In 2007, a ‘Declaration of Reasonable Doubt’ was released by scholars and actors alike and it stated that there was ‘room for reasonable doubt about the identity of William Shakespeare.’ This week Clarke takes us behind the curtain of the mysteries and misinformation that surrounded the life of Shakespeare. The speculation that he was not the author of his plays, his weird, illegible signature, and what the heck he actually even looked like.
Justin brings us into more mysterious incidents, including all of the crimes surrounding, arguably, one of the most famous parks in the world. He shares the gruesome details of John Lennon’s murder, the police standoff at the Central Park washrooms and, of course, the Central Park Five. There is a lot more to the eye in this weeks episode of the Softbrains in Episode 3: The Mystery of William Shakespeare and the Crimes of Central Park!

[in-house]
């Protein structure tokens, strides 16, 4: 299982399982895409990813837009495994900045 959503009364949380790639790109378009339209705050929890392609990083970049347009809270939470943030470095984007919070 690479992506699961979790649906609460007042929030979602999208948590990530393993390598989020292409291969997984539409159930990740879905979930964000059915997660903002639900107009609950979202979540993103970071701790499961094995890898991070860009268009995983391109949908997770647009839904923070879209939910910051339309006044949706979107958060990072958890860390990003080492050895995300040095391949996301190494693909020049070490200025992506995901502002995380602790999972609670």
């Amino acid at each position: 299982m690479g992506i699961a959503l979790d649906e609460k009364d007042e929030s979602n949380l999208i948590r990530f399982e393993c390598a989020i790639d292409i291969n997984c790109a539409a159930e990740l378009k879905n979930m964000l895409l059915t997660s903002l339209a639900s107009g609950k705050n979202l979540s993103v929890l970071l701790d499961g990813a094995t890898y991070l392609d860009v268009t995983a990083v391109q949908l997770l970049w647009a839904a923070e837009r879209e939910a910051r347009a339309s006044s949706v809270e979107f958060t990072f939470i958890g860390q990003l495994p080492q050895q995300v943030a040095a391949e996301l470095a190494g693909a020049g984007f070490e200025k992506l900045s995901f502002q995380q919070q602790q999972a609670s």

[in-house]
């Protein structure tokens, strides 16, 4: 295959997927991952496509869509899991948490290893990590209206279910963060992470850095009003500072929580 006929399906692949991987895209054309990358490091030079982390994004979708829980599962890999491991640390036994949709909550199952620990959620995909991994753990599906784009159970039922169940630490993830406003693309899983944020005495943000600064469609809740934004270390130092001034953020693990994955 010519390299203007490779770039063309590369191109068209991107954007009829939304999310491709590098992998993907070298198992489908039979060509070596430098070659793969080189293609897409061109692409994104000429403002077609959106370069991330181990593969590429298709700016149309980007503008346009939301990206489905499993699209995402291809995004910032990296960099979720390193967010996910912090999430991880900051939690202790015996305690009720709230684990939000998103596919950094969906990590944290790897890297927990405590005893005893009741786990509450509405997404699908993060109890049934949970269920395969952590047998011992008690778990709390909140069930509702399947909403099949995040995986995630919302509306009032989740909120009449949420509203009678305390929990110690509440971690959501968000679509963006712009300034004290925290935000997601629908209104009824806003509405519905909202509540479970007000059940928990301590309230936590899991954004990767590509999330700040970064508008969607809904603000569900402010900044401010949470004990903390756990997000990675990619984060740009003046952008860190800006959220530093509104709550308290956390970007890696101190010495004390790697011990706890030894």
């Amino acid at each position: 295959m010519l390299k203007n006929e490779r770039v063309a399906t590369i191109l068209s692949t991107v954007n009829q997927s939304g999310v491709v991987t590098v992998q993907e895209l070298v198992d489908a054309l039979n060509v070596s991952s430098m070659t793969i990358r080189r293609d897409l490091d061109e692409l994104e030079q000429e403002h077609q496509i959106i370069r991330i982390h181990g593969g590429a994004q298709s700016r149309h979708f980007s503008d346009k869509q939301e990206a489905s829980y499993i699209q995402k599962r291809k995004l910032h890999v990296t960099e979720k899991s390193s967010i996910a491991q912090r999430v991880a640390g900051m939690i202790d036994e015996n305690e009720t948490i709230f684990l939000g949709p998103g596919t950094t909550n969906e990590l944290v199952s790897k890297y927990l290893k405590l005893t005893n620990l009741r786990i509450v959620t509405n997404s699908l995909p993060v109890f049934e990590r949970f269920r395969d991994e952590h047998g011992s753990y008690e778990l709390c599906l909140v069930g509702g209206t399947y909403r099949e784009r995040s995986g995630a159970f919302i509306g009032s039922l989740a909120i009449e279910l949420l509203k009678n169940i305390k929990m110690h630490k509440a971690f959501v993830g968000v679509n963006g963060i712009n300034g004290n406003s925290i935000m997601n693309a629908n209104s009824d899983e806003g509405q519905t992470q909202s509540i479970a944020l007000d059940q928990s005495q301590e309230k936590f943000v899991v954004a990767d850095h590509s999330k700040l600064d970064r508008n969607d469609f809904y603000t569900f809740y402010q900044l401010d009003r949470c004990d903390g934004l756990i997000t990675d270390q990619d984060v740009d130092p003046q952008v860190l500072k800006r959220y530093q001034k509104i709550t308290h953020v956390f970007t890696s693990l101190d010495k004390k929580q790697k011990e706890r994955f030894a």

What was Central Park before it was the groomed, touristy lawns that we know today? Well, it was a shanty town and some rocks. Justin tells us how Central Park became one of the most famous parks in the world and the ups and downs throughout its history. Including the effect of FDR and the Great Depression, the hippies and the kinda secret Central Park Conservancy.
Have you ever wanted to be a unicorn? The sparkly rainbow kind, the furry rhino kind or the business kind? Clarke details the weird origins and stories about unicorns throughout history, as well as their mistaken participation in the bible and the hoaxes that followed. Unicorns seem to have touched a little piece of every society, they’re not just frappuccinos or magical companions, they’re full of history and mystery. Find out all about it on Season 2: Episode 2 of @thesoftbrains!